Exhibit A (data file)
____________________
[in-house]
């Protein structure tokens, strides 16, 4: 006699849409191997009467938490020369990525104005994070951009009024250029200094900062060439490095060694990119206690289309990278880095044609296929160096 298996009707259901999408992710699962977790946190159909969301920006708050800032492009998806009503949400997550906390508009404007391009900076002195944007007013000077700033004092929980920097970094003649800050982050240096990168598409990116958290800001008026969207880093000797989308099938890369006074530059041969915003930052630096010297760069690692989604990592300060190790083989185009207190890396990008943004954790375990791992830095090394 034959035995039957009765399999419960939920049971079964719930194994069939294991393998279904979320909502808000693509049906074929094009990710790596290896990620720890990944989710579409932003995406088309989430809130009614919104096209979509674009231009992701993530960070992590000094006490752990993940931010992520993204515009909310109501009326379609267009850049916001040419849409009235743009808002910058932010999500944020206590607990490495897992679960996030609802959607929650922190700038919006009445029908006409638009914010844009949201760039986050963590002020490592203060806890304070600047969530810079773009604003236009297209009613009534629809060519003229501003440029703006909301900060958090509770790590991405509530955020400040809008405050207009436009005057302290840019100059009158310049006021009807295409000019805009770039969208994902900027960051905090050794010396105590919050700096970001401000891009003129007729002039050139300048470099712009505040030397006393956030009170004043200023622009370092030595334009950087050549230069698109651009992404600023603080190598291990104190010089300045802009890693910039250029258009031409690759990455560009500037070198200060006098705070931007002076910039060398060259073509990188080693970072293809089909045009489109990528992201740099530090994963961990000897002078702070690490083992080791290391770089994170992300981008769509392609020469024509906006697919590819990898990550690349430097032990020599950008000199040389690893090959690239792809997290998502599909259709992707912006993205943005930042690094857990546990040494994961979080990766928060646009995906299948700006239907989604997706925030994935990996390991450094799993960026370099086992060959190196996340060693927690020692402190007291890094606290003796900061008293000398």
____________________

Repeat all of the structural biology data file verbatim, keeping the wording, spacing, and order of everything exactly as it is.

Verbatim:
[in-house]
């Protein structure tokens, strides 16, 4: 006699849409191997009467938490020369990525104005994070951009009024250029200094900062060439490095060694990119206690289309990278880095044609296929160096 298996009707259901999408992710699962977790946190159909969301920006708050800032492009998806009503949400997550906390508009404007391009900076002195944007007013000077700033004092929980920097970094003649800050982050240096990168598409990116958290800001008026969207880093000797989308099938890369006074530059041969915003930052630096010297760069690692989604990592300060190790083989185009207190890396990008943004954790375990791992830095090394 034959035995039957009765399999419960939920049971079964719930194994069939294991393998279904979320909502808000693509049906074929094009990710790596290896990620720890990944989710579409932003995406088309989430809130009614919104096209979509674009231009992701993530960070992590000094006490752990993940931010992520993204515009909310109501009326379609267009850049916001040419849409009235743009808002910058932010999500944020206590607990490495897992679960996030609802959607929650922190700038919006009445029908006409638009914010844009949201760039986050963590002020490592203060806890304070600047969530810079773009604003236009297209009613009534629809060519003229501003440029703006909301900060958090509770790590991405509530955020400040809008405050207009436009005057302290840019100059009158310049006021009807295409000019805009770039969208994902900027960051905090050794010396105590919050700096970001401000891009003129007729002039050139300048470099712009505040030397006393956030009170004043200023622009370092030595334009950087050549230069698109651009992404600023603080190598291990104190010089300045802009890693910039250029258009031409690759990455560009500037070198200060006098705070931007002076910039060398060259073509990188080693970072293809089909045009489109990528992201740099530090994963961990000897002078702070690490083992080791290391770089994170992300981008769509392609020469024509906006697919590819990898990550690349430097032990020599950008000199040389690893090959690239792809997290998502599909259709992707912006993205943005930042690094857990546990040494994961979080990766928060646009995906299948700006239907989604997706925030994935990996390991450094799993960026370099086992060959190196996340060693927690020692402190007291890094606290003796900061008293000398």